Ms Grace Lau began learning karate, boxing, and taekwondo at the age of 11. After being selected for the Hong Kong team, she was admitted to the School of Creative Media through CityU's Student Athletes Admission Scheme and awarded a Dr Herman Hu Outstanding Sports Talents Scholarship.
At CityU, close support from Student Development Services helped Grace balance studying with her training and competition schedule. Meanwhile, under her leadership, the CityU women's karate team went on to break the monopoly that other universities had long held in intermural competitions.
In August 2018, the young athlete made her debut at the Asian Games. She won a bronze medal in the women's individual kata karate, becoming the first to gain a medal in the event in Hong Kong history. In November that year, she also won a bronze at the World Karate Championships, marking another first for Hong Kong. Since then, she has gone on to win many international competitions.
After the 2020 Tokyo Olympics were postponed a year due to the pandemic, Grace decided to spend nine months’ training in the United States to improve her skills. Since returning to Hong Kong, she has been living behind “closed doors” at the Hong Kong Sports Institute, with her daily training routine – indeed whole life – carried out there. Even family and friends can only meet her through video conferencing!
Despite the difficulties, Grace feels this been a valuable learning period, from which she and her karate have significantly benefited.
While it is yet to be seen if I will be successful in the Olympics, I have adjusted my mentality. I train with a calm mind each day, and feel ready to face sudden changes with resilience.
Lessons in embracing the new normal
Mr Frederick Poon, who became head of St. Paul's Co-educational College in 2017, will never forget announcing the suspension of face-to-face instruction in early 2020 in response to the pandemic. Frederick then sought to start real-time online classes as quickly as possible, rapidly adapting the school's “bring your own computer” programme to enable teachers and students to collaborate virtually. This meant both could keep to the pre-Covid-19 class schedule, minimising the impact of the school’s physical closure on teaching and learning.
In his role as school leader, Frederick also decided to hold the annual fundraising walk, graduation ceremony, and anniversary celebration as live or pre-recorded events. The flexible and positive approach helped boost teachers’ and students’ morale and deepen the sense of belonging to the school, enabling the century-old institution to embrace the new normal.
Frederick has wanted to teach since he was a child. His excellence in English enabled him to pursue an undergraduate degree at CityU, and a year after graduating, he obtained his Postgraduate Diploma in Education (PGDE) in preparation for a teaching career. The following year, he decided to return to CityU to undertake an MA.
Since then, Frederick has been able to pursue and achieve his lifelong goal of working in education and nurturing future leaders of society, making him highly appreciative of his foundational CityU training and experiences.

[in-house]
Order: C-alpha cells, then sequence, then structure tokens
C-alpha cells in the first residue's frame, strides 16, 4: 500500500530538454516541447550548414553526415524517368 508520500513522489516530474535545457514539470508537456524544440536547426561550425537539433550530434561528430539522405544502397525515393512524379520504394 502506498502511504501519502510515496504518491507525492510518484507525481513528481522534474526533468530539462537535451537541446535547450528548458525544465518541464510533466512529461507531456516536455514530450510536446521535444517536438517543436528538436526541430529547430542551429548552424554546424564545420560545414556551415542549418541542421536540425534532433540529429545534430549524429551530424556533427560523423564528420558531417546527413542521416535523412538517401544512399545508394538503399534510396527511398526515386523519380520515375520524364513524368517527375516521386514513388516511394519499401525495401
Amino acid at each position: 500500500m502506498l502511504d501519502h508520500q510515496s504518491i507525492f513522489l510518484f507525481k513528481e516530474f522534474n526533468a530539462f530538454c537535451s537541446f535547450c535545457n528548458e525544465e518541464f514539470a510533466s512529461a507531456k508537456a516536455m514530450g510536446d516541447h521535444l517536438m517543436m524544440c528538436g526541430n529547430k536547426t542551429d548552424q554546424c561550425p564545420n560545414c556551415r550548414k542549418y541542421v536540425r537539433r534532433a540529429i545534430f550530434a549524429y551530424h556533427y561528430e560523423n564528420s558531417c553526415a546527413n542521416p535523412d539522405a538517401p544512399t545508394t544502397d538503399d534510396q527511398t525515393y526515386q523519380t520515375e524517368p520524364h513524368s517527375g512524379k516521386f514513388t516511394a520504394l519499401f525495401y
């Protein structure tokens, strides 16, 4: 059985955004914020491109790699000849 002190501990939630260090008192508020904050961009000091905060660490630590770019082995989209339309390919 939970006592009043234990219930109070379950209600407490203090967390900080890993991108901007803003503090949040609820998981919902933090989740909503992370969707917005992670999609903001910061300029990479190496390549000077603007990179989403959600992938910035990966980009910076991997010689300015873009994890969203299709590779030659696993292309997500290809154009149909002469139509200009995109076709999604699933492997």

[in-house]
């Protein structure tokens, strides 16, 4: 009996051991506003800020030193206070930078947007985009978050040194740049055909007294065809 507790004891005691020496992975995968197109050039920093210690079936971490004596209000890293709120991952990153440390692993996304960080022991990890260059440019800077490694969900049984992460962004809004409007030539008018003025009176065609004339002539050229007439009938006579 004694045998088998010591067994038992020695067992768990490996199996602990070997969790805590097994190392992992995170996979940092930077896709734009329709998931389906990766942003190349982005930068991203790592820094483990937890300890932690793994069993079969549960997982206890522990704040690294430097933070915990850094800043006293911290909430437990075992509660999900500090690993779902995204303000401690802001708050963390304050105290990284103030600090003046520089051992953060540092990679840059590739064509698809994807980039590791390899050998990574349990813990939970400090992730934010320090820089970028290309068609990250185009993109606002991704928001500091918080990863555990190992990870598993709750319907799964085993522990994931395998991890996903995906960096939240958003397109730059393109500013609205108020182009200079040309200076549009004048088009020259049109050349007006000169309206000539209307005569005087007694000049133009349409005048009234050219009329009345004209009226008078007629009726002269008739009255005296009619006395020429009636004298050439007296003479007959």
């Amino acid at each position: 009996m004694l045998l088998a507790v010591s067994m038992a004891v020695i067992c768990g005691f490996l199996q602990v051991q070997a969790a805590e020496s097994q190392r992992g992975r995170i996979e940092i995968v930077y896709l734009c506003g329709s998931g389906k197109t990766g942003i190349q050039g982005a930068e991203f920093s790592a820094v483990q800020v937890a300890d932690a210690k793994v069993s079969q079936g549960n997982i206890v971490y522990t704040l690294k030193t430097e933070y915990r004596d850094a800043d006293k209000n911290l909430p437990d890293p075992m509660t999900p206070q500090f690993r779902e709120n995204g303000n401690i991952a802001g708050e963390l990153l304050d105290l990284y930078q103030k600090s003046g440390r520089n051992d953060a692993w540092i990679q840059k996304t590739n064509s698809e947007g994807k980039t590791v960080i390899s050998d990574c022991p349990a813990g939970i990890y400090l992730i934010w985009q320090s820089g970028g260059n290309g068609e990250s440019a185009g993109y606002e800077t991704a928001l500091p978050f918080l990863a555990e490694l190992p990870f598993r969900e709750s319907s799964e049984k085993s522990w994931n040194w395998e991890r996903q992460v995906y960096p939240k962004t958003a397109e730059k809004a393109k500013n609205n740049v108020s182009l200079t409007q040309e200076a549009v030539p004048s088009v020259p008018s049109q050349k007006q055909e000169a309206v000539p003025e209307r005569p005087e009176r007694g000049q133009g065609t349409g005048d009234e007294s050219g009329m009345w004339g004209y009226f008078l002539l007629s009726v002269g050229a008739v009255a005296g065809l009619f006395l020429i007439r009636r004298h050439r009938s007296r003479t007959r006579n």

Despite Covid-19, St. Paul’s 2020 graduates maintained their diligence and enthusiasm, and achieved strong public examination results. CityU has also faced challenges from the pandemic, and I hope alumni will work together with their alma mater to tackle all future challenges with solidarity and positivity.
Antenna expert tunes in to challenge of Covid-19
Dr Kenneth Tong, who has worked in the Department of Electronic and Electrical Engineering at University College London (UCL) since 2005, sees the testing times of Covid-19 as a valuable learning experience.
Kenneth is an eminent researcher and lecturer, undertaking leading antenna, microwave, and millimetre-wave technology research. When UK universities suspended in-person classes in 2020, he had to rapidly create new materials for teaching online. Thankfully, his students quickly adapted to the new mode.
He also hurriedly relocated certain equipment to his home before the campus was closed. In this way, he could continue to do basic lab work. To his relief, this meant his research did not have to completely shut down.
Kenneth has loved making electronic gadgets from childhood, and chose to join then young CityU as the University was energetic and dynamic. His doctoral thesis involved the application of broadband microstrip antennas in wireless communications, going on to be published in international academic journals and to have a significant impact on global mobile communications.
After graduation, Kenneth joined CityU’s Department of Electrical Engineering, and was a member of the team, led by Professor Luk Kwai-man and Professor Chan Chi-hou, that successfully developed low-cost broadband base antennas for 2G and 3G mobile communication systems.
He then moved to the National Institute of Information and Communications Technology in Japan, serving as an expert researcher in photonic information technology and millimetre-wave technology, before securing his post at UCL. At UCL, he has continued to broaden and deepen his teaching and research horizons, including extending his antenna research to medical applications.
The on-going pandemic has been a challenge, but it has also strengthened people’s resilience amidst adversity.